These extracts give a different perspective on events and though the texts are often misleading and unreliable, they allow the reader to deduce information beyond Harry’s initial assumptions.In addition, in the latter novels there are slightly more occasions where other characters act as focalizer, noticeably the two opening chapters of : ‘The Other Minister’ and ‘Spinner’s End’. Instead of the polyfocalization that Pullman employs, Rowling complicates her narrative by directing it to what Fife calls ‘the hermeneutic narratee’. She defines this hermeneutic narratee as ‘the person to whom the narrator tells the story, expecting that he or she will fill in the narratorial gaps, figure things out, solve the mysteries, or guess hidden symbolism.’ Another important term in relation to this concept is the ‘fabula’, meaning the ‘larger entirety of the story, the chronological series of events of the story, the untold events and nuances, and all the multiple levels of meaning to be found within the story.’ Within the narrative, Hermione functions as the hermeneutic narratee and figures out the fabula for the novels, and as Fife argues, it is this character that ‘the reader should emulate.’ As Behr points out, Hermione is ‘presented as the know-it-all source of knowledge’ from the beginning of the series, and is established ‘as an authority’. Behr argues that Hermione ‘consistently modifies the reader’s perceptions of people and things, acting as the rational, balanced voice opposing Harry’s anger, suggesting alternative understandings of people, relationships and facts.’ The reason she is able to do this, is because she less likely than Harry to jump to conclusions, is able to remember significant details and perceive the subtext, for instance deducing from Professor Umbridge’s speech at the beginning of that the Ministery of Magic is interfering at Hogwarts. Because of her perceptiveness and insight, Professor Mc Gonagal instructs Harry to listen to Hermione, thereby setting her up as an authority again. Since Hermione functions as the hermeneutic narratee, she functions as an example to the reader who should question Harry’s quick assumptions.The essays in this collection assume that Rowling's works should not be relegated to the categories of pulp fiction or children's trends, which would deny their certain influence on the intellectual, emotional, and psychosocial development of today's children.
In addition, though the figure of the alethiometer, Pullman hints at the different levels of meaning within the text and indicates two different categories of readers, and thus also methods of reading, to approach the text.
The complexity of the narratives as well as the different reading strategies indicated, allow for a highly sophisticated level of reading of the text and contradicts the seeming simplicity of the texts.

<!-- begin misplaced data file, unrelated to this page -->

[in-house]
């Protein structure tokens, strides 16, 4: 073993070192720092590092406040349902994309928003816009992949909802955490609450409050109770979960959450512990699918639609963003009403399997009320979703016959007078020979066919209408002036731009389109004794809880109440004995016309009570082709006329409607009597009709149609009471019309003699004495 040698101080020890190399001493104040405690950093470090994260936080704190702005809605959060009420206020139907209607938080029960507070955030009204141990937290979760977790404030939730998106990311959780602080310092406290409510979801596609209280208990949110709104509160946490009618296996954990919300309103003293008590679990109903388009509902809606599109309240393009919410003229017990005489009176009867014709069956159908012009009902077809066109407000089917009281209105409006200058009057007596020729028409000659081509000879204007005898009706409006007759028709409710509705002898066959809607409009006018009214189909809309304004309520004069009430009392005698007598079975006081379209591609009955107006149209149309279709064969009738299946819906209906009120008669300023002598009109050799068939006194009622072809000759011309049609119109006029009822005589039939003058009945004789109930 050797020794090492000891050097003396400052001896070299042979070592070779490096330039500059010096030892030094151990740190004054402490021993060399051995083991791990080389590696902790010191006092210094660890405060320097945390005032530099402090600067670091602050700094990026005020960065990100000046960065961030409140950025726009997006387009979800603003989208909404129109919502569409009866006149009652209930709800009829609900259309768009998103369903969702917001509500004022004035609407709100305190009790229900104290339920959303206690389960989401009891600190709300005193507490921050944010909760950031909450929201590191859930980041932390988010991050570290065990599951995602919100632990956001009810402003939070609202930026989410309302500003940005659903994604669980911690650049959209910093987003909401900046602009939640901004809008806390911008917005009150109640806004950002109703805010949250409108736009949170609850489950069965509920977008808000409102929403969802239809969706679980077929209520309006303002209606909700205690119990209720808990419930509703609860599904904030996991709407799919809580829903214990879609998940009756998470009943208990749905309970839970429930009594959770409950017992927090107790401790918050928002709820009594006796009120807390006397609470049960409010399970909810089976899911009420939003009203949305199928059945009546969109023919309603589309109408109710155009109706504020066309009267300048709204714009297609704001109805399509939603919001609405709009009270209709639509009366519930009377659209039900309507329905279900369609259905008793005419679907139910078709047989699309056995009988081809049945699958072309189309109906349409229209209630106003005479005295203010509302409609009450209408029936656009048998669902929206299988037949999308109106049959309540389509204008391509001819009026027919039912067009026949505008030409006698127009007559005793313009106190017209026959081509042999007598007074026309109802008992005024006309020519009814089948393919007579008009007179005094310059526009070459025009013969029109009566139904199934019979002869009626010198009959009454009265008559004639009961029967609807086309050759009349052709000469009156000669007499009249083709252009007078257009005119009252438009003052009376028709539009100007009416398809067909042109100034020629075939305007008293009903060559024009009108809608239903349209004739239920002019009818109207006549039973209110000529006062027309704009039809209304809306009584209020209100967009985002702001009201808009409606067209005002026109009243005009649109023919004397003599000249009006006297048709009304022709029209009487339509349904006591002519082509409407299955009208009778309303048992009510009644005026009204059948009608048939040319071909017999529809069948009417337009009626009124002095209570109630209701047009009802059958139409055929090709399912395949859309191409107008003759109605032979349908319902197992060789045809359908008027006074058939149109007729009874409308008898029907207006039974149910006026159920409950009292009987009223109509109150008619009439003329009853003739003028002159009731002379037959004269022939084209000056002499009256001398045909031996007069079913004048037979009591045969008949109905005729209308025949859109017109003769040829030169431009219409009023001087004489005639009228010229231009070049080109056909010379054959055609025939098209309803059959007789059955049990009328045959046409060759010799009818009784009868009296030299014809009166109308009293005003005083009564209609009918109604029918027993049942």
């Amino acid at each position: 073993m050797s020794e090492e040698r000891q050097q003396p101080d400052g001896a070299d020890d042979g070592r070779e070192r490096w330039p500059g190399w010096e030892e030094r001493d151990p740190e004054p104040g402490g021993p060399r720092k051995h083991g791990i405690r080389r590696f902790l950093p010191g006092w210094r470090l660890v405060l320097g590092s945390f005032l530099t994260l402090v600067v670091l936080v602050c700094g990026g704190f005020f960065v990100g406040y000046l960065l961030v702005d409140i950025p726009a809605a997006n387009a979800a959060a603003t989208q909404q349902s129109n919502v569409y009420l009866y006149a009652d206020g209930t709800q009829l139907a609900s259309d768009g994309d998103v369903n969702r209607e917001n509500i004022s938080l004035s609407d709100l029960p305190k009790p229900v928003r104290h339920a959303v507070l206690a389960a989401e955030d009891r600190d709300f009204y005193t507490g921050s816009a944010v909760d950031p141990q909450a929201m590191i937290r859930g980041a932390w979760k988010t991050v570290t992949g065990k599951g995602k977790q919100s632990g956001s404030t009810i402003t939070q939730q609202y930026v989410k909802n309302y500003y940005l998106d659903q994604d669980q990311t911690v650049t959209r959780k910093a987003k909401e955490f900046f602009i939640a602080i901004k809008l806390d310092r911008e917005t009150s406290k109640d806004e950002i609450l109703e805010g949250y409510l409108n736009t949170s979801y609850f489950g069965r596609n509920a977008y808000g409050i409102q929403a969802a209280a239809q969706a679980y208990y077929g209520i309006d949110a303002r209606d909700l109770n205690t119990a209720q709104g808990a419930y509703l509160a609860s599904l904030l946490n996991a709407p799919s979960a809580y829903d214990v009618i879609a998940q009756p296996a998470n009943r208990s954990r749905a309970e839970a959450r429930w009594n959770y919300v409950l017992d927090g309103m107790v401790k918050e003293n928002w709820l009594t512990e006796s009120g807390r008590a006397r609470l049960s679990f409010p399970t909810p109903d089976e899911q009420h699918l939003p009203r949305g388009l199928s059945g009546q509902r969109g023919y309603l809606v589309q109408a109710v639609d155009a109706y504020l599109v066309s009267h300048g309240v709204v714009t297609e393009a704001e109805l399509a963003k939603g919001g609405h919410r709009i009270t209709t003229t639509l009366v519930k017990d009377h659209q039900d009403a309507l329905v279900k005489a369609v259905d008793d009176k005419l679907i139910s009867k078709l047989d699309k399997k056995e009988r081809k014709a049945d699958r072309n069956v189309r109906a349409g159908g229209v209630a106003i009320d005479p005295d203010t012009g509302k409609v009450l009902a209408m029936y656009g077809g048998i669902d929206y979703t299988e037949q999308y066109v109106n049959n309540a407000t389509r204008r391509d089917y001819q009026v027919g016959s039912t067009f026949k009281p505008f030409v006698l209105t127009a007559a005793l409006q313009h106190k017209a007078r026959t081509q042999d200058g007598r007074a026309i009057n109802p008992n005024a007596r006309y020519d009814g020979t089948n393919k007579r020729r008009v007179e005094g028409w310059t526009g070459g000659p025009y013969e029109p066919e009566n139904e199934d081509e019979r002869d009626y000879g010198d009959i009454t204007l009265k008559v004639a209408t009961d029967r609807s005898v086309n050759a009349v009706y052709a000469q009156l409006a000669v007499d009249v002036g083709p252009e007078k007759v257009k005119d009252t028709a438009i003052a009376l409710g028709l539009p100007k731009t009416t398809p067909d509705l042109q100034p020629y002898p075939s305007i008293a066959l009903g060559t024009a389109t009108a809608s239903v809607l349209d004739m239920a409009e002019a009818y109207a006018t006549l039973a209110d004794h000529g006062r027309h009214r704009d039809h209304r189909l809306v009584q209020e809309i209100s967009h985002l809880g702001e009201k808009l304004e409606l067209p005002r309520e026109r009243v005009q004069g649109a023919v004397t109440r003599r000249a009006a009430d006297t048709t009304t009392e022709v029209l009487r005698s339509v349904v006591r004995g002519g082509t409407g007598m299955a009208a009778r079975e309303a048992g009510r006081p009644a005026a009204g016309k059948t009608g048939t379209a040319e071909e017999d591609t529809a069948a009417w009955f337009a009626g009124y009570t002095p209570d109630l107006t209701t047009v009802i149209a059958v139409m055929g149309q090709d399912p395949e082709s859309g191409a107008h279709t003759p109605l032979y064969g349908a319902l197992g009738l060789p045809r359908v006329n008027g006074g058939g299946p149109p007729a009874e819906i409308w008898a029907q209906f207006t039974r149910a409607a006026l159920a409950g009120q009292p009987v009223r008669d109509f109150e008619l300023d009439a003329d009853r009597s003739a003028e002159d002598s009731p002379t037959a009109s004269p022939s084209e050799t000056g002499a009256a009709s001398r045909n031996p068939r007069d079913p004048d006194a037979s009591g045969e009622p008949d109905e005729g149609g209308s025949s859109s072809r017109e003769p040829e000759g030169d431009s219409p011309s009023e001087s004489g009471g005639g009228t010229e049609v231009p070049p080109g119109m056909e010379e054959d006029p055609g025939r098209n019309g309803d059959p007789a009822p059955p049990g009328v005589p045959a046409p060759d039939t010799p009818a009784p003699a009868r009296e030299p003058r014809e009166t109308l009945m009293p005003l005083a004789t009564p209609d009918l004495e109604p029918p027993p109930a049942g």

Maria Nikolajeva names several examples of the supposed simplicity of children’s literature such as it having ‘a clear and unambivalent address’, it being shorter than adult novels, having a chronological narrative, and often having a ‘distinct narrative voice, often an omniscient, didactic (presumably adult) narrator.’ It follows logically that were children’s literature as complex as adult literature than its popularity with an adult audience would not be an indicator of this so-called ‘dumbing down’ in contemporary culture.
Both the Harry Potter series and , whereas in the Harry Potter series there are more subtle, although no less interesting, references.
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Reading Harry Potter Critical Essays Giselle Liza Anatol Emerson Essay On Heroism
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Rowling plants clues but ‘simultaneously entrap[s] the careless reader into false assumptions and ignoring the clues’. The reader is invited to reread the story again to discover these clues, and as the re-reader knows the fabula for that specific novel, the reader is re-reading as a hermeneutic reader. A different type of reader is presented symbolically in through the alethiometer.
The alethiometer is an instrument resembling a compass from which an alethiometrist can read truth.
Polyfocalization is different from an omniscient and omnipresent narrator because in each episode, ‘only one character is focalized externally as well as internally.’ This puts the reader in a curious position, because it means that ‘the final picture of what is happening at the same time in different places and in the different characters’ minds can only be assembled by the reader’. In , Harry remains the principle focalizer throughout the series.
Through the use of, for example, the Pensieve and its respective memories, the reader is exposed to a larger variety of viewpoints, yet the focalizer in these scenes remains Harry.